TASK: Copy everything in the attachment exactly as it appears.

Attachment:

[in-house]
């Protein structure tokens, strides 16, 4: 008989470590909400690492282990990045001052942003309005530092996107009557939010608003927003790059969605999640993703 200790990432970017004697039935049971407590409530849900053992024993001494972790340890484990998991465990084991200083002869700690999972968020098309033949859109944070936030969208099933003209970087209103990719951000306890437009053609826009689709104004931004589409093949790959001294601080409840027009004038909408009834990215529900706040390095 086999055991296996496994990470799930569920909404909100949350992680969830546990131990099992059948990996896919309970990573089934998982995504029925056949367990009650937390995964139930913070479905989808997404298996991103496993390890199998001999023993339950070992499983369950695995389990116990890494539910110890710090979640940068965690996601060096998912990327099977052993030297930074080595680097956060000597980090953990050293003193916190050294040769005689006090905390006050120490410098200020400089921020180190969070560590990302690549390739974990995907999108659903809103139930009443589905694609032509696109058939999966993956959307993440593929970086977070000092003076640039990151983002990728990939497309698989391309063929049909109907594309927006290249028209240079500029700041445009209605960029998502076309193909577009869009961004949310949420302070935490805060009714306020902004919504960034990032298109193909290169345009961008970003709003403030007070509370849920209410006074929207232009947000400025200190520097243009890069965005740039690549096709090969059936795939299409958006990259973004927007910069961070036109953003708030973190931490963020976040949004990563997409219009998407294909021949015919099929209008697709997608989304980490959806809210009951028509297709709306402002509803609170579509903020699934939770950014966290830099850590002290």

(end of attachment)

[in-house]
């Protein structure tokens, strides 16, 4: 008989470590909400690492282990990045001052942003309005530092996107009557939010608003927003790059969605999640993703 200790990432970017004697039935049971407590409530849900053992024993001494972790340890484990998991465990084991200083002869700690999972968020098309033949859109944070936030969208099933003209970087209103990719951000306890437009053609826009689709104004931004589409093949790959001294601080409840027009004038909408009834990215529900706040390095 086999055991296996496994990470799930569920909404909100949350992680969830546990131990099992059948990996896919309970990573089934998982995504029925056949367990009650937390995964139930913070479905989808997404298996991103496993390890199998001999023993339950070992499983369950695995389990116990890494539910110890710090979640940068965690996601060096998912990327099977052993030297930074080595680097956060000597980090953990050293003193916190050294040769005689006090905390006050120490410098200020400089921020180190969070560590990302690549390739974990995907999108659903809103139930009443589905694609032509696109058939999966993956959307993440593929970086977070000092003076640039990151983002990728990939497309698989391309063929049909109907594309927006290249028209240079500029700041445009209605960029998502076309193909577009869009961004949310949420302070935490805060009714306020902004919504960034990032298109193909290169345009961008970003709003403030007070509370849920209410006074929207232009947000400025200190520097243009890069965005740039690549096709090969059936795939299409958006990259973004927007910069961070036109953003708030973190931490963020976040949004990563997409219009998407294909021949015919099929209008697709997608989304980490959806809210009951028509297709709306402002509803609170579509903020699934939770950014966290830099850590002290």